John Marano 

A life-long resident of the Bronx, John Marano was raised in Morris Park and in Throggs Neck where his family owned Dom’s Bakery on East Tremont Ave. He attended  St. Dominick’s School, St. Frances DeChantal, and St Raymond’s High School for Boys. After graduating high school he worked in his family‘s bakery where his parents instilled in him a strong work ethic. He entered  the New York City Police Academy in 1988. After his training in Washington Heights he was assigned as an officer in the 23 Precinct in East Harlem. In 1996 he transferred to the OCCB Narcotics Division in Manhattan. In May 1998, he entered the NYC Fire Academy and served the city as a firefighter for over eight years until his retirement in 2006.

During his retirement, John had a strong desire to serve the community. He volunteered as a coach for his son’s various sports teams. Then, in April 2007, he was asked by City Councilman, James Vacca, to serve as a volunteer board member on Community Board  10, in the Bronx. Two years later, he was appointed to chair the  Municipal Service Committee. This position involved working directly with city agencies handling community issues. In June 2010, he was elected as Chairman of Community Board 10. He was voted in to serve four consecutive years as Chairman.

During his tenure as chairman, Marano worked  closely with several elected officials on many community issues.   He met with the NYPD Chief of the Department to discuss manpower issues in the 45 precinct and helped increase police protection in the neighborhood. As a former police officer, Marano knows the importance of having a strong police presence and continues to work hard to increase police manpower.  In addition, he worked closely with the NYC Planning Agency to deal with zoning issues in the community as well as with the administrators of the NYC Parks Department working to keep the neighborhood parks clean and safe. Marano worked closely with the City Island Community Association and Senator Klein’s office helping to make sure that the new design of the City Island Bridge fit in with community landscape.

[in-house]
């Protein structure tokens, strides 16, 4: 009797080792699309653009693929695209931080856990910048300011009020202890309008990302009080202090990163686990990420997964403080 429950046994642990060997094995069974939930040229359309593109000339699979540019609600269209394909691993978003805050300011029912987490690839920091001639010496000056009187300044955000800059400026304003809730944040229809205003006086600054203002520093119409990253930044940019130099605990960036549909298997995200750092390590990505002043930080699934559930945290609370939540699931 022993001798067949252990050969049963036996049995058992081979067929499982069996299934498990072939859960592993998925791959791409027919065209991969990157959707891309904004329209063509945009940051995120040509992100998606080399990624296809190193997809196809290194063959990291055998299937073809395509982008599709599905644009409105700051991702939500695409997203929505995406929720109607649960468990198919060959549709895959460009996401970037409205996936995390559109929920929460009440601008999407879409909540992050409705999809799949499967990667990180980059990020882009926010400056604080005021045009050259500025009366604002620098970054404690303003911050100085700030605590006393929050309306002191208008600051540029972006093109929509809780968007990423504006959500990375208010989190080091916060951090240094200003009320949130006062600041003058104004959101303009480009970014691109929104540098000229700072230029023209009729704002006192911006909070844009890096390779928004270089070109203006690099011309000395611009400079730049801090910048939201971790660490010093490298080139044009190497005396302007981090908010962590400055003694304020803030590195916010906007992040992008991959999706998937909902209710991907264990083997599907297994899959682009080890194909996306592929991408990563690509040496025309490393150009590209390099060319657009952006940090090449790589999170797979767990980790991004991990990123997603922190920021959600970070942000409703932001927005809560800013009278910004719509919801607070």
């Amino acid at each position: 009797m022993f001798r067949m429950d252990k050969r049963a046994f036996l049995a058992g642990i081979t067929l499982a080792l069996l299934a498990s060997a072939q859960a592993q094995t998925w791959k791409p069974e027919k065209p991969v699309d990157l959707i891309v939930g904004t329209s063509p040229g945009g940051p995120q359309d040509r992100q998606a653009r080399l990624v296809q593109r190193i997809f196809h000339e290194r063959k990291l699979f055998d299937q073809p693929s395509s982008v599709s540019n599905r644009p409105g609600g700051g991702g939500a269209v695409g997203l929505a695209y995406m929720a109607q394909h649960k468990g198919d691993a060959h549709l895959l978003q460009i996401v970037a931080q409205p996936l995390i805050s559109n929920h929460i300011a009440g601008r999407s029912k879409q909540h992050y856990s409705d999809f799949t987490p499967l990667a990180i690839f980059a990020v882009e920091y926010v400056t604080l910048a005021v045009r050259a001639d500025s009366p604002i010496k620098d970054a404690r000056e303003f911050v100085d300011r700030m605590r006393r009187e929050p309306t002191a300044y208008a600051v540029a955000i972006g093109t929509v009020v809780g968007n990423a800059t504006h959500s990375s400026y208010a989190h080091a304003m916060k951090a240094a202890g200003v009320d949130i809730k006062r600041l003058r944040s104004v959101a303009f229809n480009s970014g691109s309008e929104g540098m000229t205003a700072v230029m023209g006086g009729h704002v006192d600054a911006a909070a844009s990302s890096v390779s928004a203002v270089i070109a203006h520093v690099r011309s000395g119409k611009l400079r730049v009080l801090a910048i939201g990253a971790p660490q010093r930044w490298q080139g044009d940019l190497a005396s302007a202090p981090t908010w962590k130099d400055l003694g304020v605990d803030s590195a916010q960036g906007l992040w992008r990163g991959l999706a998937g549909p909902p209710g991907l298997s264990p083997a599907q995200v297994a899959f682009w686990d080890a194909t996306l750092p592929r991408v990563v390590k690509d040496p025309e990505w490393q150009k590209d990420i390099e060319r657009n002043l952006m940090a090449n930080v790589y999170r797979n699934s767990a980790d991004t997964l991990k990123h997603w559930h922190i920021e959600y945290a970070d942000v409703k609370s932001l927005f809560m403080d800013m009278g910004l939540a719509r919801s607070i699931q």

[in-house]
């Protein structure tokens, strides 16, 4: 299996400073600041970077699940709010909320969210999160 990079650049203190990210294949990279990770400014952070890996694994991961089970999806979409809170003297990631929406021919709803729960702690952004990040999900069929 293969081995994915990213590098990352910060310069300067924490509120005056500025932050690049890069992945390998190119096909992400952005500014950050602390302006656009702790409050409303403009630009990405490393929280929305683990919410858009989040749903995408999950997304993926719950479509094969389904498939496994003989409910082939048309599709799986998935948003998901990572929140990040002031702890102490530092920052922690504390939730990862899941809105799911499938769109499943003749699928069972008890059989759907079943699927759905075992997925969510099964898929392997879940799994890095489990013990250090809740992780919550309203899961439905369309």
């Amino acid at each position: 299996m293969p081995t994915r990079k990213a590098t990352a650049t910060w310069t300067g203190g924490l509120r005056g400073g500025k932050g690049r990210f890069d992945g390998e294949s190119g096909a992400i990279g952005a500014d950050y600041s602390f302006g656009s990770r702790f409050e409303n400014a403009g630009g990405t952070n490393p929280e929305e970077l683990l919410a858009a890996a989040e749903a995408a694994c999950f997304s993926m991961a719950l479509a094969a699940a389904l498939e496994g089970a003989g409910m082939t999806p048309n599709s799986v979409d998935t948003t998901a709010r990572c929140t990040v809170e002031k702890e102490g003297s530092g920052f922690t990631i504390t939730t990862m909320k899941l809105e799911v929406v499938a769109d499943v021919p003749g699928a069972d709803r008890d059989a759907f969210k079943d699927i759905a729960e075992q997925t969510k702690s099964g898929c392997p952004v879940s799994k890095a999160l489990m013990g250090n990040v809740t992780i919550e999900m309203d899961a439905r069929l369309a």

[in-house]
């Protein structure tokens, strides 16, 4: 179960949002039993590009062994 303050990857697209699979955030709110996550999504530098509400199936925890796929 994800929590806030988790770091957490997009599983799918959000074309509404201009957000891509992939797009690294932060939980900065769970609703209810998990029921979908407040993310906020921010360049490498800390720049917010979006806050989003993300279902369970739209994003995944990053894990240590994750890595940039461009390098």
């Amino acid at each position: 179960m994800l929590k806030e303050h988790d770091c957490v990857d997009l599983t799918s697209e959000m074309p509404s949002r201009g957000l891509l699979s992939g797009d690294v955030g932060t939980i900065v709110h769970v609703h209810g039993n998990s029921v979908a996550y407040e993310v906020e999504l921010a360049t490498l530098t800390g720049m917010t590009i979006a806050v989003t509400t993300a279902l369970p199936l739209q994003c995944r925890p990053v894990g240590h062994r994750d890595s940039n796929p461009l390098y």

In June 2014, he was elected as First Vice Chair of Community Board 10,  a position which he currently holds. In addition to serving on the board, Marano volunteers in many local organizations as well. Marano was asked to serve as a member of the New York State Rising Community  Reconstruction Program, a state program that provides assistance to communities severely damaged  by hurricanes and storms. (Locust Point Civic Association) Marano is dedicated to improving the quality of life for the residents of his neighborhood. He does this by helping residents deal with local traffic situations as a member of the East Bronx Traffic Coalition (EBTC), serving as a community partner for the 45 precinct, and sitting on the Community Advisory Board at Jacobi Medical Center .  During the summer of 2015, Marano worked closely with the  Throggs  Neck Merchants Association to beautify the neighborhood by cleaning up the tree pits along the sidewalks. Teaming up with John Provetto, and Officer Malafronte, they continually remove graffiti from highways, commercial strips , and residential areas within the confines of the 45 Precinct.

Marano currently resides in the Throggs Neck section of the Bronx, with his wife, Luz, and their three sons, John “JC”, Christian, and Andrew, who attend local community schools.